Big Oil

If anyone wondered just how serious the turmoil was in Libya, this weeks attacks on its oil fields have likely erased those doubts, and left Western oil companies with big investments in the country wondering whether one of their more promising prospects in Africa is destined for a long and bitter war.
Before dawn on Wednesday in the countrys central coastal region, groups of armed fighters claiming allegiance to the Islamic State, or ISIS, stormed two oil facilities, each jointly operated with Libyan and Western oil companies: Mabruk, a joint venture with Total; and Bahi, partly operated by a U.S. consortium consisting of Marathon Oil, Hess, and Conoco Philips.
On Wednesday, Ibrahim Dabbashi, Libyas ambassador to the U.N., pleaded with the Security Council to lift the international arms embargo against his country, warning that unless Libya receives fresh weaponry, ISIS will continue to use the perilous power vacuum to expand its operations.
This is where these groups thrive, Ghellal says.With militia groups conducting regular incursions against oil terminals and pipelines over the past several months, Libya, a key Opec member, has seen its oil production plummet from around 1.6 million barrels a day in 2010, to around 750,000 barrels a day last November, down again to 325,000 barrels a day in January, and up to around 500,000 barrels or so this month, according to the NOCs estimates.
To gauge how risky non-oil investments in Libya are, consider the sobering experience of APR Energy, a Jacksonville Florida company specializing in fast-track power supply; the company trades on the London Stock Exchange, and until recently APR regarded Libya as a solid market for expansion.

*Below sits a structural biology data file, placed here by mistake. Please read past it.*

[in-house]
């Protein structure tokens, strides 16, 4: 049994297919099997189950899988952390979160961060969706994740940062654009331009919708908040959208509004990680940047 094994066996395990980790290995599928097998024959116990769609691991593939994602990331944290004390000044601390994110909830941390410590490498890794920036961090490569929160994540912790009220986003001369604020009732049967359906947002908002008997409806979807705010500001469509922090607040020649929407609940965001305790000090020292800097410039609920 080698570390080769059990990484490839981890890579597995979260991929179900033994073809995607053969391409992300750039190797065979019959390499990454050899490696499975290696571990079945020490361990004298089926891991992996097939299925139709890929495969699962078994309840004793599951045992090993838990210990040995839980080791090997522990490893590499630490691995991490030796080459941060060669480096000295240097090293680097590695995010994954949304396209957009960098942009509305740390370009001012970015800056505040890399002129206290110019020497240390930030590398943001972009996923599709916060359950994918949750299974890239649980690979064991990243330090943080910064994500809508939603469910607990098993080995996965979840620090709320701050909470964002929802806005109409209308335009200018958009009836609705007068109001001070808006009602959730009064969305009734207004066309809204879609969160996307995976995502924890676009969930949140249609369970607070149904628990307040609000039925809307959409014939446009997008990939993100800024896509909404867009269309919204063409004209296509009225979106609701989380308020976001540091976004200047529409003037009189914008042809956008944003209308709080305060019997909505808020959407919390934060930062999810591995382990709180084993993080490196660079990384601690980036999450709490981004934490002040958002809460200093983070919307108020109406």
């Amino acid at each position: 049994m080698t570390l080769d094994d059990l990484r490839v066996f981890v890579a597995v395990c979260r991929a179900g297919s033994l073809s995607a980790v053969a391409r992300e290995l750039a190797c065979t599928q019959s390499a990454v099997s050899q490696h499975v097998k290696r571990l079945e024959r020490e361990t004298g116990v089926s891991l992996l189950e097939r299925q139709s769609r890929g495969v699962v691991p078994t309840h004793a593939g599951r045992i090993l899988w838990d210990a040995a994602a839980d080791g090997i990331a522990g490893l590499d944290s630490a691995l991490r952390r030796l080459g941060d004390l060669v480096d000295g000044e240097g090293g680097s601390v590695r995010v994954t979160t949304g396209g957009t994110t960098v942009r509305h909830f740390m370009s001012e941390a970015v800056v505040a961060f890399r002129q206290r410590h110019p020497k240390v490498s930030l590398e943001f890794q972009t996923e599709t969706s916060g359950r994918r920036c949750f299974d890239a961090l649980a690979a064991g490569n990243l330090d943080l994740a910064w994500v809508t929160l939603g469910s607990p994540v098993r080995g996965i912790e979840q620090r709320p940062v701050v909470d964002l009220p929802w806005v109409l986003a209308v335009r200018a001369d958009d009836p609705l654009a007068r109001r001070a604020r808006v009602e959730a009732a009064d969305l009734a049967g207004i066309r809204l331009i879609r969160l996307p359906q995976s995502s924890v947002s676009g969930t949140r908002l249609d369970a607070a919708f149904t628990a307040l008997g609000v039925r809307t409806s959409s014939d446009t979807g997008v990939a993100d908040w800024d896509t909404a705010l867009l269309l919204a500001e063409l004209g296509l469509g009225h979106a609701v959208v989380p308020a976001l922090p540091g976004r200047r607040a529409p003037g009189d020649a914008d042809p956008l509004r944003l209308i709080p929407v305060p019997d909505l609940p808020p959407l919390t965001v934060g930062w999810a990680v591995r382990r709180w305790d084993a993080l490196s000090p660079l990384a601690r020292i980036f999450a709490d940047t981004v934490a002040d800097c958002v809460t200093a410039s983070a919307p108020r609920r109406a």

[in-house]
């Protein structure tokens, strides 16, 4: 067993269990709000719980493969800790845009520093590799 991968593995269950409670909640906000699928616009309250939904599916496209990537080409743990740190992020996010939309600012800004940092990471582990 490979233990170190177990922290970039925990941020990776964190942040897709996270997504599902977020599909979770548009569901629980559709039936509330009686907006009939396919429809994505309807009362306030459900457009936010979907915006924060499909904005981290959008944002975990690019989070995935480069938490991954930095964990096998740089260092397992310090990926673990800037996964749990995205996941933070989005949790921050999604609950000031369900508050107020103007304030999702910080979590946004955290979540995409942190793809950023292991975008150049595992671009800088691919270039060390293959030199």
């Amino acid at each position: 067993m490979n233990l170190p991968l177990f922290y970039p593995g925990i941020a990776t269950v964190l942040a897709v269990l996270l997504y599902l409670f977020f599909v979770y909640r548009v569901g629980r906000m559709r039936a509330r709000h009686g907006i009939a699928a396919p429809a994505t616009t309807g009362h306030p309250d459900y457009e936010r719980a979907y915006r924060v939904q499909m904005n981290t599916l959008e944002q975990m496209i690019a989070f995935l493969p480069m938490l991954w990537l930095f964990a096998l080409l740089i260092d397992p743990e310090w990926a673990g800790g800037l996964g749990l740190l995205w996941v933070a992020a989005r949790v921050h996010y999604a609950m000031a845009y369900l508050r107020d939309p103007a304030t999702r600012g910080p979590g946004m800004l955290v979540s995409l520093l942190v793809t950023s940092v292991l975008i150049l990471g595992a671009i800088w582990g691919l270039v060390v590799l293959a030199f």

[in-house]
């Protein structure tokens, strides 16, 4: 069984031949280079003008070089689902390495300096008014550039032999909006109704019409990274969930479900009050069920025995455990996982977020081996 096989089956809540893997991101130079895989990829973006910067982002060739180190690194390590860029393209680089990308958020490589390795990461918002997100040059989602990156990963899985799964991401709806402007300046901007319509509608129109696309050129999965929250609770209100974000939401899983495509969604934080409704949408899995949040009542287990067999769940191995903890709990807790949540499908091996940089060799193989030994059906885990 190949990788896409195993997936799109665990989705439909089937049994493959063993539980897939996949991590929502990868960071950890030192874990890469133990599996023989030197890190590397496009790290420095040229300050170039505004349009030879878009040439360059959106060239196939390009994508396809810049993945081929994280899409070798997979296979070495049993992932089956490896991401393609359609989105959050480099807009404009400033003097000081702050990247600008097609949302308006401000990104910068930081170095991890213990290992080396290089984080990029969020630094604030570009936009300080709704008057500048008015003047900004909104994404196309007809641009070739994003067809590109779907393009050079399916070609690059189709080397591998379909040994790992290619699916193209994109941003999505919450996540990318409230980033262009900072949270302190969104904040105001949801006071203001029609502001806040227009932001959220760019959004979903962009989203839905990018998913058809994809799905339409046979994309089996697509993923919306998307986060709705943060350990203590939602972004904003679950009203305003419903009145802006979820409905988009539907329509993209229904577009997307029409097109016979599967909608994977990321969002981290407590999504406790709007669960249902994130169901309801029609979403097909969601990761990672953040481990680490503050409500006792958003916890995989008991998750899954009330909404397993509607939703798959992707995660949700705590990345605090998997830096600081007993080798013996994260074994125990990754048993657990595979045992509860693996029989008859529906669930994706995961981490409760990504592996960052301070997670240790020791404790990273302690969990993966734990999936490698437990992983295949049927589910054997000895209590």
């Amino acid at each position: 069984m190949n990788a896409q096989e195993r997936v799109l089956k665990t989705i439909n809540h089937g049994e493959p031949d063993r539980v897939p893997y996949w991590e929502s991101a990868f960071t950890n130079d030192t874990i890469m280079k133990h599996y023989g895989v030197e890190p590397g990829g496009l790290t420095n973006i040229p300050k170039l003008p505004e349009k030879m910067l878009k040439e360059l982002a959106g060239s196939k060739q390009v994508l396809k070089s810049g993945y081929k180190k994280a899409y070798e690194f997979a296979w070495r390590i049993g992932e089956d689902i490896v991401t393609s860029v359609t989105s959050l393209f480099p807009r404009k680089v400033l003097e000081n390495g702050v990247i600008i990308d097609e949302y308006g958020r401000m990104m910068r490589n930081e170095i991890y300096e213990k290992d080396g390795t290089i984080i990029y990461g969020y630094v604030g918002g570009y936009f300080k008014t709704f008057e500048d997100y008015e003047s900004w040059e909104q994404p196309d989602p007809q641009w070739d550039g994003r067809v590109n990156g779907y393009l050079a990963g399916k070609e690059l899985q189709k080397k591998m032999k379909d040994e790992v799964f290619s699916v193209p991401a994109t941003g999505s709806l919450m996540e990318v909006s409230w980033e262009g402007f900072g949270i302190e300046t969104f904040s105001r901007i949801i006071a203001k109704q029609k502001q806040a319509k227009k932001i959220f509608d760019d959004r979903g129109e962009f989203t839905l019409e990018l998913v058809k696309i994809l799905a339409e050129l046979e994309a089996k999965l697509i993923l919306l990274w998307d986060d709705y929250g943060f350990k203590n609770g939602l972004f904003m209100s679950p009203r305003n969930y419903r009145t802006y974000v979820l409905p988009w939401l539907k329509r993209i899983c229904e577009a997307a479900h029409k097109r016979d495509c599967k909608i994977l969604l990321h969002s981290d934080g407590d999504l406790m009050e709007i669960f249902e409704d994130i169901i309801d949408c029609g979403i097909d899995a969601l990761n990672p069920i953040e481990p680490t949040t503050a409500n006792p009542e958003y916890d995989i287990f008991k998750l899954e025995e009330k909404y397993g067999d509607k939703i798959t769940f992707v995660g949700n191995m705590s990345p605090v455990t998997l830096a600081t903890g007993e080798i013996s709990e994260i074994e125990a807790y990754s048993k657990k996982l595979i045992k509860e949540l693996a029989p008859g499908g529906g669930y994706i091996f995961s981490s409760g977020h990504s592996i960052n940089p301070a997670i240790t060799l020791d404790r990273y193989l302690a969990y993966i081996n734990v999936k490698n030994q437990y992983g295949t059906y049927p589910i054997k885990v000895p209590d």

How Oil is Threatening to Deepen the Divide

A power struggle for control of Libyas oil is threatening to deepen splits in the country and undermine the fragile authority of the UN-backed Libyan Government of National Accord, the GNA. The battle has forced the politically neutral chairman of the Libyan National Oil Corporation to warn the GNA that it has overstepped its authority both by closing the oil ministry and by trying to take over some of the NOCs role.
Sanalla had been acting as de facto oil minister; Serrajs closure of the department appears to bring part of the NOC under political control a move that risks opening the door further to corruption and revenues being siphoned off for private or political use. The NOC is one of the few functioning national institutions that has worked across a complex political divide including Serraj and the forces of Field-Marshal General Haftar, the leader of the self-styled Libyan National Army in the east.
Sanalla has been slowly increasing Libyan oil production, and persuading foreign oil companies from Russia, Italy and the UK to have the confidence that Libya is a country in which it will be safe to invest.



Libya is still is a deep state of turmoil. Their oil industry may be causing even more turmoil. It seems that even terror groups, such as ISIS, know what the power of oil is. In its simplest terms, oil provides money that funds not only the country of Libya, but also the militant groups vying for control. Attacks on oil fields in Libya, who is a key member of OPEC, have seen substantial decreases in their oil production. The Libyan ambassador to the UN has both warned and asked for help from the UN. He thinks that without new and fresh weapons, he wants the UN to end the arms embargo, ISIS and other militant groups will just gain more and more control. This would be a blow to a country who is trying to regain control over itself. Obviously, the militant groups are radicals. They want to gain control by imposing their will on the internationally recognized government of Libya, and they are willing to do whatever it takes. Some of the other players though, I would say are Political Liberals. They want help from MNCs and foreign governments, namely the UN, in order to act more like a “State” and secure economic stability.